Not to get too technical, but I learned that the A strain is further segregated by 2 proteins and are given code names like H1N1, H3N2 and H5N1. They can even be updated by year if there is a change in them.Â An example of this was in 2009, when the H1N1 became the 2009 H1N1. Â So where we may just call it H1N1, the World Health Organization has a whole taxonomy to describe a seasonal influenza strain.
This taxonomy includes:
As you can see, it can really get complicated quickly. If you would like to go deeper, you can read more about this here. While much of this information seems pretty arcane to the lay reader, you quickly can see that the sheer volume of information collected, stored and analyzed to combat seasonal influenza is a great example of big data.
In the US, once the CDC sifts through this data â€“ using big data analytics tools â€“ it uses its findings to determine what strains might affect the US and build a flu shot to combat those strains.Â During the 2012/2013 season, the predominant virus was Influenza A (H3N2), though some influenza B viruses contained a dash of influenza A (H1N1) pdm09 (pH1N1). (See the full report here.)
In addition to identifying dominant viruses, the CDC also uses big data to track the spread and potential effect on the population.Â Reviewing information from prior outbreaks, population data, and even weather patterns, the CDC uses big data analytics to quickly estimate and attempt to determine where viruses might hit first, hardest and longest so that a targeted vaccine can be produced in sufficient quantities, in the required timeframe and even for the right geography.Â The faster and more accurately this can be done, the more people can get this potentially life saving vaccine before the virus travels to their area.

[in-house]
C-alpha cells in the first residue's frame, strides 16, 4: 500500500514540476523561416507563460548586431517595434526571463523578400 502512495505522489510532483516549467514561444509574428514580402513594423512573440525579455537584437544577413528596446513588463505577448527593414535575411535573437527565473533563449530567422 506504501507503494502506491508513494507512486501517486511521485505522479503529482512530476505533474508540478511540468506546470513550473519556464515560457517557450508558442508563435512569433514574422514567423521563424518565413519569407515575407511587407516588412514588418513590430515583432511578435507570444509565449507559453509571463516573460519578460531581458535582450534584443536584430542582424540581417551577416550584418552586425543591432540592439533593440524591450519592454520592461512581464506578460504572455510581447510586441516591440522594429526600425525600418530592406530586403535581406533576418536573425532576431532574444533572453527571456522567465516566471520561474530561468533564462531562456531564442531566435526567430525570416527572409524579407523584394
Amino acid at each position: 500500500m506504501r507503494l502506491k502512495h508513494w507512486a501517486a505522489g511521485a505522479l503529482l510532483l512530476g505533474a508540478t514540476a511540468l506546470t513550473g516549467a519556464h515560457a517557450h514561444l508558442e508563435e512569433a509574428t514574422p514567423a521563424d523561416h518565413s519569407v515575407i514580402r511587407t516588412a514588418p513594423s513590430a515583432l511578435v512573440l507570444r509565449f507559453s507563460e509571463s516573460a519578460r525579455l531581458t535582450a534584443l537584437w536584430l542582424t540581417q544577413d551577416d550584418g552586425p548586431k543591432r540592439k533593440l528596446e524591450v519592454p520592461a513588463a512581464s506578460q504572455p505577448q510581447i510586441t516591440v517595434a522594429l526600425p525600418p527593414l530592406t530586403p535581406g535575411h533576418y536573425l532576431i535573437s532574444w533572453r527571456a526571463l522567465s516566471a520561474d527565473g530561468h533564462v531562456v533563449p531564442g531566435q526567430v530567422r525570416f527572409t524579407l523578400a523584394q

As I stated in my previous blog post, the HadoopÂ® architecture is a great tool for efficiently storing and processing the growing amount of data worldwide, but Hadoop is only as good as the processing and storage performance that supports it. As with weather predictions, the more data you can quickly and efficiently analyze, the greater the likelihood of an accurate prediction. When it comes to weather and flu vaccines, these predictions can help save lives. In my final blog post in this series, I will explore how big data helps the fashion industry.
Whether in medical, weather or other fields that leverage big data technologies, the use of Hadoop for high levels of speed and accuracy in big data analysis requires computers with application acceleration. One such tool is LSIÂ® Nytroâ„˘ Application Acceleration. You can go to TheSmarterWayToFasterâ„˘ for more information on the Nytro product family.
Part two of this three-part series continues to examine some of the diverse and potentially life-saving uses of big data in our everyday lives. It also explores how expanded data access and higher processing and storage speed can help optimize big data application performance.